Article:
Whether the record is new or used, remove the record from its cover and dust side 2 (or B side) with the Audio Quest dust brush while holding the record with one hand. You do not want to contaminate the top of your record cleaner with the back side of your record. This brush is recommended because it is not sensitive to moisture that may come in contact with the brush later when re-dusting this same side 2 when the record is flipped over. Place the record with side 1 up on the vacuum record cleaner and dust again. Repeat this until no particles are found on the brush. Dust all the way to the spindle hole to remove dust on the label. Evaluate the record for the intensity of necessary cleaning, from normal to maximal.

Step 2: Enzyme Cleaner
Mix the Walker enzyme cleaner according to its own directions. Apply using the grooved Nitty Gritty Nylon Brush. Initially turn on the cleaning machine rotation in reverse direction, cover the record completely with the fluid and while turning the brush at various angles so as to maximize the foam on the record surface, but not flooding the record with fluid. Reverse the record cleaner direction and repeat. Stop the rotation and wait one minute. Restart the reverse rotation, re-wet and re-brush in both directions. Turn off the record cleaner and wait one minute. (For maximal cleaning, do this a 3rd time, but this is usually not necessary or beneficial.) Re-wet the record in the reverse and then forward direction and use the vacuum action of the record cleaner in this forward direction to remove the enzyme cleaner. Do not dally in moving on to Step 3, as this will allow the microscopic enzyme solution reaming on the record to fully dry and will effectively destroy the record.

Step 3 Wet and Clean
While the record is still spinning forward, apply some 50% diluted (dilution discussion later) Walker #2 and some distilled water (about half and half each) until a very light foaming is achieved with the second Nitty Gritty nylon brush. Reverse and brush. Vacuum off in reverse. This fluid applied is effectively a 25% Walker #2 solution to water.

Step 4 Potent Clean
While still spinning in reverse, apply the Potent cleaner with the MoFI brush (on its edge) and then reverse to forward, apply more Potent, and then vacuum off. For maximal cleaning, stop the table and let stand for one minute, then re-wet in both directions and vacuum off in the forward direction. This is typically not necessary or beneficial.

Step 5 Clean Some More
While still spinning forward, apply diluted Walker #2 with the same brush Nitty Gritty brush as used previously for Step 3, reverse and apply a little more. Vacuum off in reverse.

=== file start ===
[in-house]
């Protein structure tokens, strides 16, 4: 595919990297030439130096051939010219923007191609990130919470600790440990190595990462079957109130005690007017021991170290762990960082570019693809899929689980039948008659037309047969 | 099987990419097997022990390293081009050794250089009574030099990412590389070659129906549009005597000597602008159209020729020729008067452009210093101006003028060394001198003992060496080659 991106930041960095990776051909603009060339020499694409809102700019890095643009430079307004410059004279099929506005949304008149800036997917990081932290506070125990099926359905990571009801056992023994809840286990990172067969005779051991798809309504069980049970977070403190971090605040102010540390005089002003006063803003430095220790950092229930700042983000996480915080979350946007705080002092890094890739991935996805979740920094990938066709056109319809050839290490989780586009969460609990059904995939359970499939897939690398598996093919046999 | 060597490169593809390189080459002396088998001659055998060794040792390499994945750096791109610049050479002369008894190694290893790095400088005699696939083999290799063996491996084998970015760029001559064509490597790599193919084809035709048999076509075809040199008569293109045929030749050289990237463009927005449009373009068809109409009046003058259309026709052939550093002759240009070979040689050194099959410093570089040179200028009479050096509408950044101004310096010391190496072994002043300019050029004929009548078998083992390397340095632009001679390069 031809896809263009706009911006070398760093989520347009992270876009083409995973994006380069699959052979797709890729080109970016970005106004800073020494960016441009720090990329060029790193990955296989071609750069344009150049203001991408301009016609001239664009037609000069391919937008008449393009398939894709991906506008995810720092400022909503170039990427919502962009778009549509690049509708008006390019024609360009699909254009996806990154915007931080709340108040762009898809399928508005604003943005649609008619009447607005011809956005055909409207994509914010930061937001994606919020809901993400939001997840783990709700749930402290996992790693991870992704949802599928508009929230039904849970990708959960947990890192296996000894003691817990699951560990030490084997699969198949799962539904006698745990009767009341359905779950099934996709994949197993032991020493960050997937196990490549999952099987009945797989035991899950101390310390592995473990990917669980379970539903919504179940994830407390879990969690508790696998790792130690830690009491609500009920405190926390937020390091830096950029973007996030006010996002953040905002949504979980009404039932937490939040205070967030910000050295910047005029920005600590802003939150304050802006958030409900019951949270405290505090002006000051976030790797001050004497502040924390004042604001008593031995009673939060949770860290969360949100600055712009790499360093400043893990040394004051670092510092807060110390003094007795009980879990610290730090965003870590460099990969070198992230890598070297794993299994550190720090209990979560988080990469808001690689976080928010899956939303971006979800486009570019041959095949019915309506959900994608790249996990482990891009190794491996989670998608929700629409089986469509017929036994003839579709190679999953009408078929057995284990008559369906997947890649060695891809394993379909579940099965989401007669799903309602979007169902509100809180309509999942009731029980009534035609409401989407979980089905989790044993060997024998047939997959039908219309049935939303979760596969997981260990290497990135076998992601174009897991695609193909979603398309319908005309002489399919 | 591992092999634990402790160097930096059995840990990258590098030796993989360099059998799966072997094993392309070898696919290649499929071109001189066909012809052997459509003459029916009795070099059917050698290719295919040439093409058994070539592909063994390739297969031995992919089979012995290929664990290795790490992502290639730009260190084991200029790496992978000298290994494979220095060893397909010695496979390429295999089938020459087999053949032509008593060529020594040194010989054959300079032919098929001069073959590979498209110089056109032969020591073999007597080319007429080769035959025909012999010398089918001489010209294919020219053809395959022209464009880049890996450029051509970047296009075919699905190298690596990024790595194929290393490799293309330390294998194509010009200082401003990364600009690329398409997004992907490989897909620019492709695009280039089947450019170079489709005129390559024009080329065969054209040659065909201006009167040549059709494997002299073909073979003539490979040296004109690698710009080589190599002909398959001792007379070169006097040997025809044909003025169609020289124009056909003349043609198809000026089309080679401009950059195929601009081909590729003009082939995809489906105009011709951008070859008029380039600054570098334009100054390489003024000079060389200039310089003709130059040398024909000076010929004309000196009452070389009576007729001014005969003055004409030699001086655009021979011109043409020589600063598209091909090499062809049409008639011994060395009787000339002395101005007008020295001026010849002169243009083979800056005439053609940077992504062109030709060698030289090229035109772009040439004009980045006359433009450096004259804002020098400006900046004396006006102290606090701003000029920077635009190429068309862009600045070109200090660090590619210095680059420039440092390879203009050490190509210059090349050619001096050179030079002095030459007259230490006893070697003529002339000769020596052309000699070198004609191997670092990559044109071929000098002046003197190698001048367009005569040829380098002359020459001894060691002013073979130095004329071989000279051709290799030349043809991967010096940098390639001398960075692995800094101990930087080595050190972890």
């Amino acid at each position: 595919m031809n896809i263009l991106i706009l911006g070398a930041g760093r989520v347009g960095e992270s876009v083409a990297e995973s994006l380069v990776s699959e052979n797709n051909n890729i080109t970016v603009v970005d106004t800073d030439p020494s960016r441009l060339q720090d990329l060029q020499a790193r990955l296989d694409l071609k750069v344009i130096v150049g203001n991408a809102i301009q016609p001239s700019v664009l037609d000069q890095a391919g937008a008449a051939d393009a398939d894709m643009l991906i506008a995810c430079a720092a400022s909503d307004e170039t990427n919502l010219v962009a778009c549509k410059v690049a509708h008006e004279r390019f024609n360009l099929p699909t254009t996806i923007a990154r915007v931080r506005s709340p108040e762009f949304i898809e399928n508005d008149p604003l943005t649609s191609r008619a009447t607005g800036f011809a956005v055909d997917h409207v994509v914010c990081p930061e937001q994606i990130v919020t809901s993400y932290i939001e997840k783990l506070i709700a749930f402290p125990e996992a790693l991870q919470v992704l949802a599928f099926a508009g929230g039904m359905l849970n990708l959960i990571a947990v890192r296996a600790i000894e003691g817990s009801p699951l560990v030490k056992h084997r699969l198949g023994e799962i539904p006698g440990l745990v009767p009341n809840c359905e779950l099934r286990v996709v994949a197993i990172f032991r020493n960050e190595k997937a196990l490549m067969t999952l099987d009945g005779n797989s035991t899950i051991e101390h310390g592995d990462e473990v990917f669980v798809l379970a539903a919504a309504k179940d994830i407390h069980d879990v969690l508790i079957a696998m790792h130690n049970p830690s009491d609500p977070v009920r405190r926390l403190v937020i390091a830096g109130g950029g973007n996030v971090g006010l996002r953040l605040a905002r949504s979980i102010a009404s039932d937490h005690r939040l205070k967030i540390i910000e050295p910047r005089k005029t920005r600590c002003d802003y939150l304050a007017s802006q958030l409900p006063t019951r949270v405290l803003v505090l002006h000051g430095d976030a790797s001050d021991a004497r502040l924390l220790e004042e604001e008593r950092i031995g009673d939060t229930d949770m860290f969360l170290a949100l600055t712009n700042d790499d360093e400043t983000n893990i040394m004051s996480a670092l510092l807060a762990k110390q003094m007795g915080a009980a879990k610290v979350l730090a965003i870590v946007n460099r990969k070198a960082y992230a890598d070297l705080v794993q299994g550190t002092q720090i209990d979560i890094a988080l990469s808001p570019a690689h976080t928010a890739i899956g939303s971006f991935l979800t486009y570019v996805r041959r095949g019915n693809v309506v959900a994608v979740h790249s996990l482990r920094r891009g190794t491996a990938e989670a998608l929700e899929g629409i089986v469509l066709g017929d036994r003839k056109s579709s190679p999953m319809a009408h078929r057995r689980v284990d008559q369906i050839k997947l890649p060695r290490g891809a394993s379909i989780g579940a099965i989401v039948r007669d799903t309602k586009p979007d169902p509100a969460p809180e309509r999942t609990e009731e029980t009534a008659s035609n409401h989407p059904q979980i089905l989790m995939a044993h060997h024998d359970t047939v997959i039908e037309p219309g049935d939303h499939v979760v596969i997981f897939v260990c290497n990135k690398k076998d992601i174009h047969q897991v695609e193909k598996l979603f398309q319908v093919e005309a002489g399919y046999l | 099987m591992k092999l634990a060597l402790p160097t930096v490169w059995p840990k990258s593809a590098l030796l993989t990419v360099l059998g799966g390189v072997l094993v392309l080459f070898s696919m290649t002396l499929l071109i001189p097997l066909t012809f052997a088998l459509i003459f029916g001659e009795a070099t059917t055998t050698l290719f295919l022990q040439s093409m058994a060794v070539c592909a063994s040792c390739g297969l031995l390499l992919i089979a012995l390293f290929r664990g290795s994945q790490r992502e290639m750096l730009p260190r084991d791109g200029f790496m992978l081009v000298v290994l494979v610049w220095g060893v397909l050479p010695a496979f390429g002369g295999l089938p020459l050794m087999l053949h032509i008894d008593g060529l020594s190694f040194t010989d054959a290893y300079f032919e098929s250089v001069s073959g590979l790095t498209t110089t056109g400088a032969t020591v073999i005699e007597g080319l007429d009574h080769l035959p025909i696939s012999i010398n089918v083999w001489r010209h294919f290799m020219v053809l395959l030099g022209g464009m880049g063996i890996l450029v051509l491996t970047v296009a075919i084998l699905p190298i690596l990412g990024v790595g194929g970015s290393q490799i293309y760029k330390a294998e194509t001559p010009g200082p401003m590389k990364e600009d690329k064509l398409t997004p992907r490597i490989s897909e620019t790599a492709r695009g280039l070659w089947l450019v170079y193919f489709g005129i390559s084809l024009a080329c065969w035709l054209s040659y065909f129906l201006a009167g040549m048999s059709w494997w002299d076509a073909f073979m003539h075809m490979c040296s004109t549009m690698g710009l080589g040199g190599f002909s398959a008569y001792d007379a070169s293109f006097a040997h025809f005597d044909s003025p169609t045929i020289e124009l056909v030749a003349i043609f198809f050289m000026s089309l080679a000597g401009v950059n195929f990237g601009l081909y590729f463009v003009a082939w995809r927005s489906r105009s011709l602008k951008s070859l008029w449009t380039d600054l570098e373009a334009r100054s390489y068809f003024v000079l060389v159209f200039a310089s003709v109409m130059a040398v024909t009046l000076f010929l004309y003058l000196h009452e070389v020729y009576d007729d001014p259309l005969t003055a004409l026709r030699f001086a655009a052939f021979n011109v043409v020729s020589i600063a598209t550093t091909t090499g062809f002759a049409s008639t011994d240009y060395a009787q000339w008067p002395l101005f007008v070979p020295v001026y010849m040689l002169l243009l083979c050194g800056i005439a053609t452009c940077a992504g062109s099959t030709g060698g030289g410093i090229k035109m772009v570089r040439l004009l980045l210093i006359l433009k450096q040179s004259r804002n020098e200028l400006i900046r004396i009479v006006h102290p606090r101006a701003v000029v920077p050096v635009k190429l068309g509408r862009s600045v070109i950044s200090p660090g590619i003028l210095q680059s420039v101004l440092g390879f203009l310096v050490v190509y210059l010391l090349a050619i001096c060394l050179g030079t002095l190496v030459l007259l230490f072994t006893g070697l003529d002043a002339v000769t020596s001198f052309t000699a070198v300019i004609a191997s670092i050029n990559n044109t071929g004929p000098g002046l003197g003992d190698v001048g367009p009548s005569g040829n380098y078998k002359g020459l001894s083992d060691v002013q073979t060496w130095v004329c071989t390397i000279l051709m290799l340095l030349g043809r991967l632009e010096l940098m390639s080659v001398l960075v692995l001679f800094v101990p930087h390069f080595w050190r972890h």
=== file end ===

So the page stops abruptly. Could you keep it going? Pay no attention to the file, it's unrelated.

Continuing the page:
Step 6 Rinse
While still spinning in reverse, apply distilled water with the Nitty Gritty Bi-Directional brush, reverse and apply a little more. Vacuum off in the forward direction

Step 7 Super Rinse
While still spinning forward, use the same bi-directional brush to apply more water, reverse and apply a little more. Vacuum off in reverse and then vacuum off in forward. This double vacuum is to get any remaining water which may have been missed due to record warp, as well as attacking any water remaining from another angle. A choice between distilled water and Walker’s water should be considered for this rinse. Using distilled will cut your costs significantly, and I use it on used vinyl.

Step 8 Repeat
Flip the record and repeat steps 1 through 7 on the other side of the record.

Step 9 Touch Up
Flip the record again and vacuum for any dripping that may have gotten around the edge. If soap bubbles are present, repeat Step 7 (purified water and double vacuum) on this side to fully clean the record of any late contamination.

Place the record on your turntable and use an anti-static device, such as the Zero-Stat, as the record will typically develop some static from all the spinning. Use a dust brush to remove any room dust which has been recently attracted to your record. I recommend the goat hair brush available from Smart. You must play the record to be certain it is dry. Alternatively, leave the record open to free air at least 20 minutes on each side.


Since the Loricraft Cleaning machine takes almost a minute to vacuum the record in one direction, the forward direction is chosen as this starts the cleaning head at the inside of the record and moves outward. Some fluids need to be cleaned off the flats (or run-in area) of the record sooner than later, as certain fluids dry quickly. These are the Enzyme formula, the Potent, and the first water rinse.

If you do not plan to use a vacuum oriented record cleaning machine, the approach presented below is not recommended. I personally prefer the Loricraft PRC-4 Deluxe machine as it can handle long cycles without any sign of overheating, has reverse spin direction, the string design minimizes cross contamination of the cleaning fluids and the spent fluid reservoir is readily visible. It also allows vacuuming all the way to the spindle, which should be done once within the cleaning cycle to vacuum any dust off the label. If a small spot of fluid is missed, typically due to a warped record, the vacuum head can be easily moved backwards to catch the spot. The small nylon thread should be advanced at the beginning of the cleaning cycle, at the Potent cycle and at the beginning of the Rinse cycle. If you forget to advance the thread, it is not critical since a quarter inch of thread under suction does not carry enough fluid to cause significant cross-contamination.

If you use other vacuum cleaning machines, have at least 3 different head brushes so as to avoid cross-fluid contamination. One for the enzymes, one for #2 fluid and one for the rinse water. Also, some of these alternate machines will overheat due to the prolonged nature of this cleaning cycle.

Just as you wouldn’t throw your own car into reverse while traveling 70 MPH down the highway, give your record cleaner a chance to stop its current direction before reversing. Failure to do so will result in jumped drive bands and over-powering of the motor drive, i.e. “there’s going to be trouble.”